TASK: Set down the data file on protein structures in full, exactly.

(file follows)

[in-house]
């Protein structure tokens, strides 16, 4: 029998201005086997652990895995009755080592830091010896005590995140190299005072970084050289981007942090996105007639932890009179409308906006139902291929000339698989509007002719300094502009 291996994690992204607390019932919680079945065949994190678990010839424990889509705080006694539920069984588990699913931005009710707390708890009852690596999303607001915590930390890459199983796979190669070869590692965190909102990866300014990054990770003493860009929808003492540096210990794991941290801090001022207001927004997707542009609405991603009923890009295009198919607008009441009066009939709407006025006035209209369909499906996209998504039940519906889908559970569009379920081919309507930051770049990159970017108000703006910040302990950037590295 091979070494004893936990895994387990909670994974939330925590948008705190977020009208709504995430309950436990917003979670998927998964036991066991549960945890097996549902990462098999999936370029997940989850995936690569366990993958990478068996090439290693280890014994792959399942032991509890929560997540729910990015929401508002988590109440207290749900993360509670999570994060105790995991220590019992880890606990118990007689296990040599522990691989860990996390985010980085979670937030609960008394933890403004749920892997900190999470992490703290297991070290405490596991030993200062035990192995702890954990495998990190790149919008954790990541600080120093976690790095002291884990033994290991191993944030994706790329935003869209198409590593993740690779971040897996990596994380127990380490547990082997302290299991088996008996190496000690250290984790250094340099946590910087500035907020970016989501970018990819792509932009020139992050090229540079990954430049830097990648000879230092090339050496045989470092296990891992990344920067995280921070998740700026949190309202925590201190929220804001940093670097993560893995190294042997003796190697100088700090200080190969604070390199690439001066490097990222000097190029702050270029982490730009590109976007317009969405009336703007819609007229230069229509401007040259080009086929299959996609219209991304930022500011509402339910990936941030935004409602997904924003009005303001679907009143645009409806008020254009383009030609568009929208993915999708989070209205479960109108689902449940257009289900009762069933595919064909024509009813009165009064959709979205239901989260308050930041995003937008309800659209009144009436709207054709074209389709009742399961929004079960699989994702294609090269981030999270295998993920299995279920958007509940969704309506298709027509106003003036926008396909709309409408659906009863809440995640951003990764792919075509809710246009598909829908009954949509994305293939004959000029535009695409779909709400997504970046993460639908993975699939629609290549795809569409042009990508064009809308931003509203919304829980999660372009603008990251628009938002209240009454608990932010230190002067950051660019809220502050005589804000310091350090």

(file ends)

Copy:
[in-house]
């Protein structure tokens, strides 16, 4: 029998201005086997652990895995009755080592830091010896005590995140190299005072970084050289981007942090996105007639932890009179409308906006139902291929000339698989509007002719300094502009 291996994690992204607390019932919680079945065949994190678990010839424990889509705080006694539920069984588990699913931005009710707390708890009852690596999303607001915590930390890459199983796979190669070869590692965190909102990866300014990054990770003493860009929808003492540096210990794991941290801090001022207001927004997707542009609405991603009923890009295009198919607008009441009066009939709407006025006035209209369909499906996209998504039940519906889908559970569009379920081919309507930051770049990159970017108000703006910040302990950037590295 091979070494004893936990895994387990909670994974939330925590948008705190977020009208709504995430309950436990917003979670998927998964036991066991549960945890097996549902990462098999999936370029997940989850995936690569366990993958990478068996090439290693280890014994792959399942032991509890929560997540729910990015929401508002988590109440207290749900993360509670999570994060105790995991220590019992880890606990118990007689296990040599522990691989860990996390985010980085979670937030609960008394933890403004749920892997900190999470992490703290297991070290405490596991030993200062035990192995702890954990495998990190790149919008954790990541600080120093976690790095002291884990033994290991191993944030994706790329935003869209198409590593993740690779971040897996990596994380127990380490547990082997302290299991088996008996190496000690250290984790250094340099946590910087500035907020970016989501970018990819792509932009020139992050090229540079990954430049830097990648000879230092090339050496045989470092296990891992990344920067995280921070998740700026949190309202925590201190929220804001940093670097993560893995190294042997003796190697100088700090200080190969604070390199690439001066490097990222000097190029702050270029982490730009590109976007317009969405009336703007819609007229230069229509401007040259080009086929299959996609219209991304930022500011509402339910990936941030935004409602997904924003009005303001679907009143645009409806008020254009383009030609568009929208993915999708989070209205479960109108689902449940257009289900009762069933595919064909024509009813009165009064959709979205239901989260308050930041995003937008309800659209009144009436709207054709074209389709009742399961929004079960699989994702294609090269981030999270295998993920299995279920958007509940969704309506298709027509106003003036926008396909709309409408659906009863809440995640951003990764792919075509809710246009598909829908009954949509994305293939004959000029535009695409779909709400997504970046993460639908993975699939629609290549795809569409042009990508064009809308931003509203919304829980999660372009603008990251628009938002209240009454608990932010230190002067950051660019809220502050005589804000310091350090």